“It was the kind of thing a lot of people did back then,” Carr said. “I suppose it was inspired to some extent by Kennedy’s ‘what you can for your country’ line.”
The 8,000-member Indian Educators Federation runs schools in 24 states and Carr has been in just about all of them.
His own particular responsibility is the Dennehotso boarding school in Arizona, close to the Four Corners.
He has worked with many tribes, but the Navajo seem to have captured his imagination, just as they captured the imagination of the military for very different reasons sixty years ago.
Carr, however, does not view the Navajo language as an instrument for strategic advantage. It is, to him, far more than that.
“When I started working here about 90 percent of the kids going to the schools spoke Navajo and 10 percent spoke English. Now it’s the other way around,” Carr said.
Not that he’s against English. He’s all for it and well understands its vital role in advancing the Navajo economically.
But Carr is a firm believer in the virtues of a bilingual education, particularly when the survival of an ancient culture is at stake.
If Irish and English can function side by side, so too, he argues, can Navajo and English. But such a partnership is going to take time, money and planning.
“Unfortunately, most native Americans do not at this time have the resources to provide the kind of total immersion offered in the Irish language schools,” he said, “but I believe there is much to be learned from what is going on in Ireland right now.”
For Carr, working with the Navajo has been an education in and of itself. And also a clue to what his own ancestors went through in a far gone Ireland.
“A few years ago I was working in a rural government boarding school,” he related. “I was having a great time introducing video cameras, computers, telecommunication distance learning and all that. Then one day I was approached by local community leaders who said that their real concern was not for all of my toys, but the loss of their language, history and culture.”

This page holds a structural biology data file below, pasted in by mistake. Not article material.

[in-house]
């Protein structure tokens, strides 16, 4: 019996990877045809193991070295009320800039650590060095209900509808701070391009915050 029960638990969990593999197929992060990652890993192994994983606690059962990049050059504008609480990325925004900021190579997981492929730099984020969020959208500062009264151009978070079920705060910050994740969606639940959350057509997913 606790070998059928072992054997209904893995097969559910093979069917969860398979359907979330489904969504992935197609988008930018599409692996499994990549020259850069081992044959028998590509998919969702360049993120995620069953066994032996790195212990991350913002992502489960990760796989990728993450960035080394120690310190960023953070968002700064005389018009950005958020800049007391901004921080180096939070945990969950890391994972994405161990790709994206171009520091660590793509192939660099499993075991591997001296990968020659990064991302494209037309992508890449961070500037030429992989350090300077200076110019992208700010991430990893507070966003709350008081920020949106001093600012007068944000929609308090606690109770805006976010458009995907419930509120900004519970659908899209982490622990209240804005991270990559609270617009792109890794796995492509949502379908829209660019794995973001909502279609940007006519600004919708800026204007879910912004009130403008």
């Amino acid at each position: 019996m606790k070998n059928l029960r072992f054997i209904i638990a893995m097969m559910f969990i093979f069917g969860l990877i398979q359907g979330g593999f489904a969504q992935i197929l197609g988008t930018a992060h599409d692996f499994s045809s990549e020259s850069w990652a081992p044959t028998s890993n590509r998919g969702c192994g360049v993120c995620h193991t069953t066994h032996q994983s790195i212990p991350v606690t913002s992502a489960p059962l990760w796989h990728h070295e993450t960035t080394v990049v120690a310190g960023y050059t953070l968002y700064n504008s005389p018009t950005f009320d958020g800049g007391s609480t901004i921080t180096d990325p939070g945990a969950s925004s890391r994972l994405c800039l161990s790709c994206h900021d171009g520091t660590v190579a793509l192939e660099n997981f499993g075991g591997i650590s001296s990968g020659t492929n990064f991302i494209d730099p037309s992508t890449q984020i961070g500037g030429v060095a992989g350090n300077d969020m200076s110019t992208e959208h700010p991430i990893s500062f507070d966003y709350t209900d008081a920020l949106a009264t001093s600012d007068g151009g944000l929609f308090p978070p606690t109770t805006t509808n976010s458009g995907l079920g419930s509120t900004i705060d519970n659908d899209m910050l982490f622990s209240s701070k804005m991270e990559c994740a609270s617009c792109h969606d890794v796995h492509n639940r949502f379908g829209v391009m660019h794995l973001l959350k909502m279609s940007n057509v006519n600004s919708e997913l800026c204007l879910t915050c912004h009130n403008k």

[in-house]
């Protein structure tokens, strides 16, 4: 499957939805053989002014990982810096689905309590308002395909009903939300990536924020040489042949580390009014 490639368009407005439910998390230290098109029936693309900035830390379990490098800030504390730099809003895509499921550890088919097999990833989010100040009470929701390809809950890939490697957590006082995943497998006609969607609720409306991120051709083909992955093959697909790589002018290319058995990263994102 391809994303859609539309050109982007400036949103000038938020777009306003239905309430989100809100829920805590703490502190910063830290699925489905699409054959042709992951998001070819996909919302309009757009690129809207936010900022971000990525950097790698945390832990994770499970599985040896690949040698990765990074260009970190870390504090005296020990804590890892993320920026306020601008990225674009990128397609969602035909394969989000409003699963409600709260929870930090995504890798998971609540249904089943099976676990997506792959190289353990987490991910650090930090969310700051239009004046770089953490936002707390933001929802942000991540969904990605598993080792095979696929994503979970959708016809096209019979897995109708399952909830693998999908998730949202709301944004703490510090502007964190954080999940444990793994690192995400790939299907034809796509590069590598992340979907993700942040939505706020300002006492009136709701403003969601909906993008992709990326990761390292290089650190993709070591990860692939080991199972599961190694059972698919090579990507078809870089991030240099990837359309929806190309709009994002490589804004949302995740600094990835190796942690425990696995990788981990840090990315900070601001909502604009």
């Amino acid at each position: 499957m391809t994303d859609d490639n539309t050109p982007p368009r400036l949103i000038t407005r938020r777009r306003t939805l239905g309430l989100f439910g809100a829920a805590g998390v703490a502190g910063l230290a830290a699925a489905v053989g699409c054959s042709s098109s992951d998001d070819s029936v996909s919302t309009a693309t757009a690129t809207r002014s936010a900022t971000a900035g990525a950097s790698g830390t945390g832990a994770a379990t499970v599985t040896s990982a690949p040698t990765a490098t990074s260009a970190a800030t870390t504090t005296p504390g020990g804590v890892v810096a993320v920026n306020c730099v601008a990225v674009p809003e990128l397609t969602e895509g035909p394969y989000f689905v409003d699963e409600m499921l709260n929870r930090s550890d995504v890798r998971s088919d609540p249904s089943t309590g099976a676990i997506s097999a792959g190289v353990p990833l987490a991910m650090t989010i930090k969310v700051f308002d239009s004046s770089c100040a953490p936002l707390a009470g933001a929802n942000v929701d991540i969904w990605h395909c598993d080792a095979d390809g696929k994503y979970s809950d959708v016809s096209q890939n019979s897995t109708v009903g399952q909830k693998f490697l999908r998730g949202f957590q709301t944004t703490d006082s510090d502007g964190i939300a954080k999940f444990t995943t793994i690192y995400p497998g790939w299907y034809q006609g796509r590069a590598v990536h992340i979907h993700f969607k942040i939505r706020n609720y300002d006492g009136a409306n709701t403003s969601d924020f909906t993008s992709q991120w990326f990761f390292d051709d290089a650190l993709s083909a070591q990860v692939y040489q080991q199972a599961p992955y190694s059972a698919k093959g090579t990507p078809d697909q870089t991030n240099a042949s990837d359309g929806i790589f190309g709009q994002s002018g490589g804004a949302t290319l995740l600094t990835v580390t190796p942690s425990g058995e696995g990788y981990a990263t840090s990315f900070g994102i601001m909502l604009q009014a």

The Navajo leaders were clearly convincing talkers because from that moment they had converted Pat Carr’s job into a mission.
Carr set about studying the theory and practice of bilingual education and in time designed a Navajo/English program that was awarded $1 million in grant aid by the U.S. Department of Education.
“What I learned was that not only could we successfully build upon the language and cultural heritage that children bring to our classrooms, but that failure to do so will be judged by history as a form of child abuse and cultural genocide.”
At present, according to Carr, the effort to educate Navajo children in a bilingual setting is small scale. The most successful program is being carried out at a school in Fort Defiance, Ariz. But starting small has many virtues, Carr believes.
“They need to start small if that is where they actually are at,” he said. ” Eventually, they can design and develop programs for full immersion, just like they are now doing in Ireland.
“Should this be the path Native Americans wish to follow, I am sure they will find support and encouragement from the Irish, who have long memories and a fond remembrance of good people who do the right thing.”
Carr sees himself first and foremost as a planter of seeds.
As part of his mission he hopes to return to Ireland to learn more about how Irish is being given a new chance to become a living language.
With that knowledge in hand, he will return to the Navajo. He will talk the talk and, with luck, blow his seeds of learning to the four winds.